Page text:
Geologist explains the ‘very scary’ earthquake felt by Maryland, DC residents

Hundreds in and around the D.C. Metro area have reported feeling the effects of a small earthquake between Gaithersburg and Rockville, Maryland, according to data from the U.S. Geological Survey. Here’s what you need to know.

Preliminary information reviewed by the agency placed the earthquake at a magnitude of 2.3, with more than 200 individuals reporting feeling a rumbling or loud noise.

Rebecca Kavage Adams, a lead geologist at the Maryland Geological Survey, told WTOP that the epicenter of the earthquake, where it originated from, is calculated to be about 2.2 miles west of Rockville and about four miles south of Gaithersburg.

She said the depth of the earthquake was 15 kilometers.

These small earthquakes that are around this magnitude occur in Maryland somewhat frequently,” Adams said.

But why? And how do they differ from earthquakes in California?

The main difference is thatwe in Maryland are not sitting on a plate boundary,” Adams said. “The earth is made up of plates, tectonic plates. And those are huge, massive blocks of continental crust or bedrock, that have boundaries.”

But there is no plate boundary anywhere nearby Maryland, she said.

So we’re in the middle of a continental plate. And because of that, the earthquakes that we experience are going to be rather small, and they’re going to be transmitted through the earth very differently than earthquakes that occur at a major plate boundary.”

That means they aren’t necessarily felt as intensely, but can be felt farther away. Adams said the agency has seismometers in Point of Rocks, Jarrettsville and in Reisterstown that all picked up the seismic waves from the earthquake in Rockville.

As for whether scientists know what caused this earthquake, Adams said: “The short answer is no.”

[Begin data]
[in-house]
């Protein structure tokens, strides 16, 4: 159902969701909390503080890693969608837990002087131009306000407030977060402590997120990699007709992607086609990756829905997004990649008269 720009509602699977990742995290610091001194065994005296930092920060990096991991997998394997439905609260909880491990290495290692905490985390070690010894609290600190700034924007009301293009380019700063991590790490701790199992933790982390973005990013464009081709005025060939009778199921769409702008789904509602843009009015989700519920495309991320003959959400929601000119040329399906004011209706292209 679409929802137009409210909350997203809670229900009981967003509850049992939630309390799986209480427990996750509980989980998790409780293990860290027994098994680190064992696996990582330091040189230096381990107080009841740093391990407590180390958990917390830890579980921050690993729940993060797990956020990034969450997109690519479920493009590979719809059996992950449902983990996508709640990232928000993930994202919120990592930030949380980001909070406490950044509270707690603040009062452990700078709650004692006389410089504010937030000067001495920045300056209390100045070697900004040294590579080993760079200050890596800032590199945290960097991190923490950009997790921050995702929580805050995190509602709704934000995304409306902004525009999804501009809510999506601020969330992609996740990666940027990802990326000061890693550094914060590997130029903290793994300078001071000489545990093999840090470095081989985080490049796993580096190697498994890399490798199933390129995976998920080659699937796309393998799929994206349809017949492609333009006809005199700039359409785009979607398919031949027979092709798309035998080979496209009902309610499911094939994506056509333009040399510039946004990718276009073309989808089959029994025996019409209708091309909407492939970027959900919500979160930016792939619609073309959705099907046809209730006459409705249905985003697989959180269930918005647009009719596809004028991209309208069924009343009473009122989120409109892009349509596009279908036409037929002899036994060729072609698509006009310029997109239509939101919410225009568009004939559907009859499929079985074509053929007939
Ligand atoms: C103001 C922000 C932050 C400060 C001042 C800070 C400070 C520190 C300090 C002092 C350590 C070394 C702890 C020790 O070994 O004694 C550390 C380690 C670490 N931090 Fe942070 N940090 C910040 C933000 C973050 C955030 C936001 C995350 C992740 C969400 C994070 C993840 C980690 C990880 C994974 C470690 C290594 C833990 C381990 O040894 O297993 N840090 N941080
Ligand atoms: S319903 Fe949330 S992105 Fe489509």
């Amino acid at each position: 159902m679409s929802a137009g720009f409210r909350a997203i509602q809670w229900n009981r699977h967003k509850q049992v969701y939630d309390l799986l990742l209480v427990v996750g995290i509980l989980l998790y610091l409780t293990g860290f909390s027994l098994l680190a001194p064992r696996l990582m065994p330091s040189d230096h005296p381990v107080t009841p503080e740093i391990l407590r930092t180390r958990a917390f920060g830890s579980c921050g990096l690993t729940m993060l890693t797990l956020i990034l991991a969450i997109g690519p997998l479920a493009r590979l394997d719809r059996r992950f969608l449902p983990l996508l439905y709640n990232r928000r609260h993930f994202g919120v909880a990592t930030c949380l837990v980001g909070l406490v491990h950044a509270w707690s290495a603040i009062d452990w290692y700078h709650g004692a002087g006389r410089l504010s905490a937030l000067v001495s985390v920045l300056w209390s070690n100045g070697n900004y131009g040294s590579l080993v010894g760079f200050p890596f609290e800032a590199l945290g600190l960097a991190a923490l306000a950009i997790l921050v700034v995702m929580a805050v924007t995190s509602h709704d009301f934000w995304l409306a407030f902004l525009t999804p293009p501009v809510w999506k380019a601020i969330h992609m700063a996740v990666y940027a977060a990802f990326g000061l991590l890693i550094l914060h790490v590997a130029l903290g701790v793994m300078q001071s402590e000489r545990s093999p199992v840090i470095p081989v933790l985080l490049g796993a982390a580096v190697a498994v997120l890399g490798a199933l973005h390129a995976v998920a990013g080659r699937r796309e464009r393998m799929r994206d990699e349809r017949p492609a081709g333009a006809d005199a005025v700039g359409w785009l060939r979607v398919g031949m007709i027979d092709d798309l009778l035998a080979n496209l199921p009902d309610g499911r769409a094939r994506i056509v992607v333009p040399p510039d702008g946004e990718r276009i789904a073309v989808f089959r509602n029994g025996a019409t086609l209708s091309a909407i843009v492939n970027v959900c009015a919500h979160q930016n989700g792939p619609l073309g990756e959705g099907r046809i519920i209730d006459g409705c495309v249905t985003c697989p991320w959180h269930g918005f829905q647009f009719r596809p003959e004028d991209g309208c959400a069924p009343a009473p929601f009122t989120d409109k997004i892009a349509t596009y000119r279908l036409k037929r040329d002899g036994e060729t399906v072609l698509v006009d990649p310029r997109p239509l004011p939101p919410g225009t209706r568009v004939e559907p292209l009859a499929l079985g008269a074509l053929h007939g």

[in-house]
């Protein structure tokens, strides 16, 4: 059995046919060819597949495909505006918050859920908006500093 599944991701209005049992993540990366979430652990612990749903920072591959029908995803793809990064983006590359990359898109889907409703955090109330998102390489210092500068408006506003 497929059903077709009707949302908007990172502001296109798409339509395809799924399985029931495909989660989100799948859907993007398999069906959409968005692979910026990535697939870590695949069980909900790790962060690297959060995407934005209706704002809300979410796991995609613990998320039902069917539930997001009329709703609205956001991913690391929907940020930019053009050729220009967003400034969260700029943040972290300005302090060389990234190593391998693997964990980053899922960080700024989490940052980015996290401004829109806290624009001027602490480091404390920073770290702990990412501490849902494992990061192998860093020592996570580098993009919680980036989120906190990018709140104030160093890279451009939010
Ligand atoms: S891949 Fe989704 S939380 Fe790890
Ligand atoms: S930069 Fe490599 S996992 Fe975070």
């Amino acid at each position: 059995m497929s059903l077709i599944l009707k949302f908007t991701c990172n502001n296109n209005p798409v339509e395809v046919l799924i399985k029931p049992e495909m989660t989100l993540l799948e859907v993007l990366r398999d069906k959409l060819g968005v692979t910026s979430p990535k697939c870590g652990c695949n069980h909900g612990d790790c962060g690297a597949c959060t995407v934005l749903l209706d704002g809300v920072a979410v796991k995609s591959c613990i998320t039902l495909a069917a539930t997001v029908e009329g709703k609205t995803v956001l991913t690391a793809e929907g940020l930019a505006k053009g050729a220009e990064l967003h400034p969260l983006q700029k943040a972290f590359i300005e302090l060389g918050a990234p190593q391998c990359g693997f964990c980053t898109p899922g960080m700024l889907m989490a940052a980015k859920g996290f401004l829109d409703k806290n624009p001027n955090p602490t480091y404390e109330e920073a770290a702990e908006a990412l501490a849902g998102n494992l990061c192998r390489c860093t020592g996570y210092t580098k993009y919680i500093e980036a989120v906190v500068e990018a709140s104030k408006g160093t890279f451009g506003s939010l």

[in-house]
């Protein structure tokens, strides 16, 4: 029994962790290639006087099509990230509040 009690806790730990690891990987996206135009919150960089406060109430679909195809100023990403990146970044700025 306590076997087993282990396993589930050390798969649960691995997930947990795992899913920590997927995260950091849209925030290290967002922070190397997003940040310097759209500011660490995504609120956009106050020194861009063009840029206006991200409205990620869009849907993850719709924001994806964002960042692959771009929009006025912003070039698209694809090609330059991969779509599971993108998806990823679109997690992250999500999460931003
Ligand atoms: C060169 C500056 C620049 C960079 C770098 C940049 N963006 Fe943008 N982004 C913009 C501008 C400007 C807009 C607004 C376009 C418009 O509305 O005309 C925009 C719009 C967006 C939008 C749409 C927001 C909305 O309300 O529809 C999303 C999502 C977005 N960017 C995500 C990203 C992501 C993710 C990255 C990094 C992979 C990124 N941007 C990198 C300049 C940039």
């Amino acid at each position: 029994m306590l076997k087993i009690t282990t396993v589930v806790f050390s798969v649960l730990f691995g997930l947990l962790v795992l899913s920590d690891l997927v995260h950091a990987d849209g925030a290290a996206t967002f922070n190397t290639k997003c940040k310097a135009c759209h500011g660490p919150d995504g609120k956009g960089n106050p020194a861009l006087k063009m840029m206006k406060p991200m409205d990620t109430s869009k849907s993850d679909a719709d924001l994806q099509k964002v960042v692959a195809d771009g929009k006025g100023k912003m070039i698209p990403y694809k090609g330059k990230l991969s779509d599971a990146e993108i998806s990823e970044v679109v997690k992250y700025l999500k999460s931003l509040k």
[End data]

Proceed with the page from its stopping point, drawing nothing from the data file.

We haven’t studied this earthquake yet,” Adams said. 

She said the typical reason for earthquakes on the East Coast is because, even though the bedrock is fairly solid, there are very, very old breaks.

“These are not active faults, but they are still discontinuities in the Earth’s crust that exist in this area,” Adams said. And as the plates spread, “There is stress that accumulates in our part of the world on these very, very old breaks in the Earth’s crust. And so every now and then, enough stress accumulates on those on those planes that they actually do move past each other and create small earthquakes.”

She added that there is a chance of aftershocks.

The Maryland Geological Survey has live earthquake data online.

‘The whole house shook’

And while magnitude of the earthquake is considered small, it startled some residents in the middle of the night. Montgomery County police told WTOP it received reports of an earthquake/tremors in Rockville, Brookeville and Olney areas.

WTOP listeners throughout the region, including those living in Northwest D.C. and Montgomery, Prince George’s and Howard counties in Maryland, reported shaking just before 1 a.m. on Tuesday.

“I’m in Kensington, Maryland, and felt/heard what seemed like an earthquake,” one listener wrote to WTOP. “Rumbling and a big boom lasting about maybe 10 seconds about 20 minutes ago.”

Another listener said they felt shaking in Darnestown.

“The whole house shook. My wife and I jumped out of bed all confused and scared not knowing what is going on,” they said. “Very scary. Windows shook.”

Paul from Olney said he felt a boom early this morning, and so did his son.

“I remember the earthquake we had a few years ago, and I was a little bit lower down in my house,” he told WTOP. “And I remember it felt a little bit different than this. This was definitely a little bit stronger.”

No injuries were reported.

Earthquakes aren’t uncommon along Maryland’s fault lines, WTOP meteorologist Chad Merrill said. A 2.0 magnitude earthquake shook parts of Sykesville in October of 2022.

“There are actually several fault lines in Maryland that are capable of triggering earthquakes,” he said.

“I was just sitting down in the chair and I felt a little bit of dizziness,” said a convenience store employee who felt the earthquake from the store he works at on Darnestown Road in North Potomac. 

He said he’s from Nepal and that he was surprised at how much he felt the earthquake on Tuesday. “I was like, ‘something is happening.’”

WTOP has reached out to the U.S. Geological Survey for additional information on the event.

WTOP’s Will Vitka, Luke Lukert and Steve Dresner contributed to this report. 

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Ivy Lyons

Ivy Lyons is a digital journalist for Since 2018, they have worked on Capitol Hill, at NBC News in Washington, and with WJLA in Washington.

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